Stress is our body’s natural response to external pressures that threaten, worry or cause us to be anxious. While many lawyers are reluctant to turn away work or admit that they are not coping with their work load, this can result in high levels of stress.  However, stress can also result from job insecurity, the fear of losing a job or redundancy, bullying and harassment, workplace conflict or a lack of social support networks. Ongoing stress can result in physical and mental health issues. The Health Navigator New Zealand website contains excellent information on stress at work, including how to recognise the signs. The Bar Council of the United Kingdom has also developed some advice for barristers suffering from an excessive workload. 

 

Financial stress

A recent survey of peoples financial capability and well being conducted by the Commission for Financial Capability said that while 69% of respondents were concerned about money, only 9% sought help to deal with financial stress. Even if you are not in financial difficulties, you will not be able to concentrate on your work and enjoury your life, if you are concerned about coping with finances, taxes and the administration of your business. There are a number of online resources to help you (such as getsorted.org.nz, or the Government portal help for self-employed) but you may need help from a financial adviser, business banker or accountant. Ask for a recommendation from a colleague and check the financial services member benefits section on our website.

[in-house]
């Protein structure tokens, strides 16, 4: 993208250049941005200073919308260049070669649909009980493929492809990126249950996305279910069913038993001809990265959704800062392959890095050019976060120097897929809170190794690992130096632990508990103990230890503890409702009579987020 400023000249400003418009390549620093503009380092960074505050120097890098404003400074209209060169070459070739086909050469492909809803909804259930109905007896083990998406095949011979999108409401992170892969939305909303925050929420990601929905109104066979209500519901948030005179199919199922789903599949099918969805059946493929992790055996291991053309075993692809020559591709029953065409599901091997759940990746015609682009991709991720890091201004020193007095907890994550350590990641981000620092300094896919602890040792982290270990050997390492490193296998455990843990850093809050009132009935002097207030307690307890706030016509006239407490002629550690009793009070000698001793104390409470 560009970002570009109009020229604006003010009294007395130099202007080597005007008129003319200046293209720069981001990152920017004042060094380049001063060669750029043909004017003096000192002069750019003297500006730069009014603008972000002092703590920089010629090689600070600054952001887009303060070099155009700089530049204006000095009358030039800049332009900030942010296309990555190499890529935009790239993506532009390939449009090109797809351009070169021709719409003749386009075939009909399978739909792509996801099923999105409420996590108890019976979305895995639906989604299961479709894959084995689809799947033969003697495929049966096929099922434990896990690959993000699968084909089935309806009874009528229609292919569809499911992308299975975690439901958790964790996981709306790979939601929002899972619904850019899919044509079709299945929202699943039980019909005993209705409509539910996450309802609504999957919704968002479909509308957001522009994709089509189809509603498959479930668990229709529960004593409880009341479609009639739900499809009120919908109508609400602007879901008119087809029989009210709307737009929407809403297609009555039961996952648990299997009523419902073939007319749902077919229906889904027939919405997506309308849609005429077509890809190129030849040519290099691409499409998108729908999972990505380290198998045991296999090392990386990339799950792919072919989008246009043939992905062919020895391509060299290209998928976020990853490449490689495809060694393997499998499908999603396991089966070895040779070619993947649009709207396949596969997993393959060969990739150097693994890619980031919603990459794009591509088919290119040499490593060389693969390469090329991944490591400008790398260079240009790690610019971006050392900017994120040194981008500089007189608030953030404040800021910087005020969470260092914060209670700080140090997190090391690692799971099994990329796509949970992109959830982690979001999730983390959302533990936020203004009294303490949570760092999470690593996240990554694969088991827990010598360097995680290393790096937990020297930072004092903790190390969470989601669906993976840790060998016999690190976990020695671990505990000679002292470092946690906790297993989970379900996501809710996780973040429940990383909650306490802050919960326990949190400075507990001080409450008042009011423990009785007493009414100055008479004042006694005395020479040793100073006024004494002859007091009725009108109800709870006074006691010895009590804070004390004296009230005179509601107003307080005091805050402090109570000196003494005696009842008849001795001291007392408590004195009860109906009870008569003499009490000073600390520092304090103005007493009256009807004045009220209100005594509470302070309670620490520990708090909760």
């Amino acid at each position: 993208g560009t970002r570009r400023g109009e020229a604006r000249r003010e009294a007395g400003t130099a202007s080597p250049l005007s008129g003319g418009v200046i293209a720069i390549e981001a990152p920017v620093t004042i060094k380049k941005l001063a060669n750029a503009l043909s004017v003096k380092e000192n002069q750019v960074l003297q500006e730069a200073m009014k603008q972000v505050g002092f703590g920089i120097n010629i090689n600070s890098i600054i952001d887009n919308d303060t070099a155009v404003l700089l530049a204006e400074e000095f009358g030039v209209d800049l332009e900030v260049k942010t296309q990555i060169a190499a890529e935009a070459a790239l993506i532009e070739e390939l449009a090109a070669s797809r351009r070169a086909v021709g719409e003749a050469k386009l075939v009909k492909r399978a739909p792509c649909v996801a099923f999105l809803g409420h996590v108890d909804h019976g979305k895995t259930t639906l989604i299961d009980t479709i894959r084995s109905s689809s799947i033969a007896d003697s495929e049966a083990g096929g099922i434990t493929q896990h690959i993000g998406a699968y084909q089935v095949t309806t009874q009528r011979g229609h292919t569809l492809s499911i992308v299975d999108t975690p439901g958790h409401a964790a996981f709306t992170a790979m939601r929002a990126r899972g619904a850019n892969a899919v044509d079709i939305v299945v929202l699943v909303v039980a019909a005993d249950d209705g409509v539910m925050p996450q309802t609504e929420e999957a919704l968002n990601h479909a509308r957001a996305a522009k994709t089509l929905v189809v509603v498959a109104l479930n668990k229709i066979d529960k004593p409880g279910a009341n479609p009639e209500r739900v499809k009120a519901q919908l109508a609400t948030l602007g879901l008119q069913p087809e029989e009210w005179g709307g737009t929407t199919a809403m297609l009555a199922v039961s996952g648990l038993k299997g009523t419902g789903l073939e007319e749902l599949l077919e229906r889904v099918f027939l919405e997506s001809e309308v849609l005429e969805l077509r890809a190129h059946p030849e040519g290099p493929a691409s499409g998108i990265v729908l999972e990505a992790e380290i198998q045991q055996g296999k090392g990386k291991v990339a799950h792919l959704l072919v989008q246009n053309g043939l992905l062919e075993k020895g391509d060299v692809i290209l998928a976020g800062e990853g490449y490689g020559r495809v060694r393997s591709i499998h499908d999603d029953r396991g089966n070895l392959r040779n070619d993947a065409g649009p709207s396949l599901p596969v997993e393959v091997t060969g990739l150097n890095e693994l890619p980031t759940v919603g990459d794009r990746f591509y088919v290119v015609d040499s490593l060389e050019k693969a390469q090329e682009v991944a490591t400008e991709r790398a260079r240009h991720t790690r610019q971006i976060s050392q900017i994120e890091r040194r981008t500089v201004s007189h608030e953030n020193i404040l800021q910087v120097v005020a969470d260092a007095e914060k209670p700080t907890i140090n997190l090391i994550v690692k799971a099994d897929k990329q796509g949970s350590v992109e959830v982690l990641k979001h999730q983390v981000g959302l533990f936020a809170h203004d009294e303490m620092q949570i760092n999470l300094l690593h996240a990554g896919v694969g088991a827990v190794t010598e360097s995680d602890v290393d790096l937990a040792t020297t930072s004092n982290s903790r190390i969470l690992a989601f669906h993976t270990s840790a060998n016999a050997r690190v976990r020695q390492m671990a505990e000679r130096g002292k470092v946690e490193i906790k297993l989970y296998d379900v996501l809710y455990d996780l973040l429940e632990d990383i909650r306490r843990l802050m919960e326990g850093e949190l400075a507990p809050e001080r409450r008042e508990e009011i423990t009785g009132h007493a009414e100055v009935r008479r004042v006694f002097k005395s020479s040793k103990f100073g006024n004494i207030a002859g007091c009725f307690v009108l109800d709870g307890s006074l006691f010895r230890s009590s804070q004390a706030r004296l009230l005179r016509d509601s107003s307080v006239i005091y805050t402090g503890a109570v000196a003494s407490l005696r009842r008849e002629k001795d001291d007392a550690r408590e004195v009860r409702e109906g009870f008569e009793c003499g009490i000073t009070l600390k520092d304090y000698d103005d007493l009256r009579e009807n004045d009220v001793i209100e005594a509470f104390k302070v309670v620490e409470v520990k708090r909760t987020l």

Vicarious or Secondary Trauma

If you work in an area of law that requires you to witness read or hear the stories of traumatic events that have happened to another person, you may be vulnerable to vicarious or secondary trauma. This is indirect exposure to a traumatic event through the relation of a first-hand account of that event. Those working in the judiciary, criminal law, family, law, domestic and institutional violence, child protection, immigration and medical law, and disaster and war settings could well be at risk. Vicarious trauma may also affect people in your family. One option is to manage this exposure through supervision, which involves meeting on a regular basis with a qualified clinical professional. This confidential process allows exploration of any issues and their impact. You may want to discuss this with a member of our Bar Care Panel to help you decide if you need to consider seeking such help.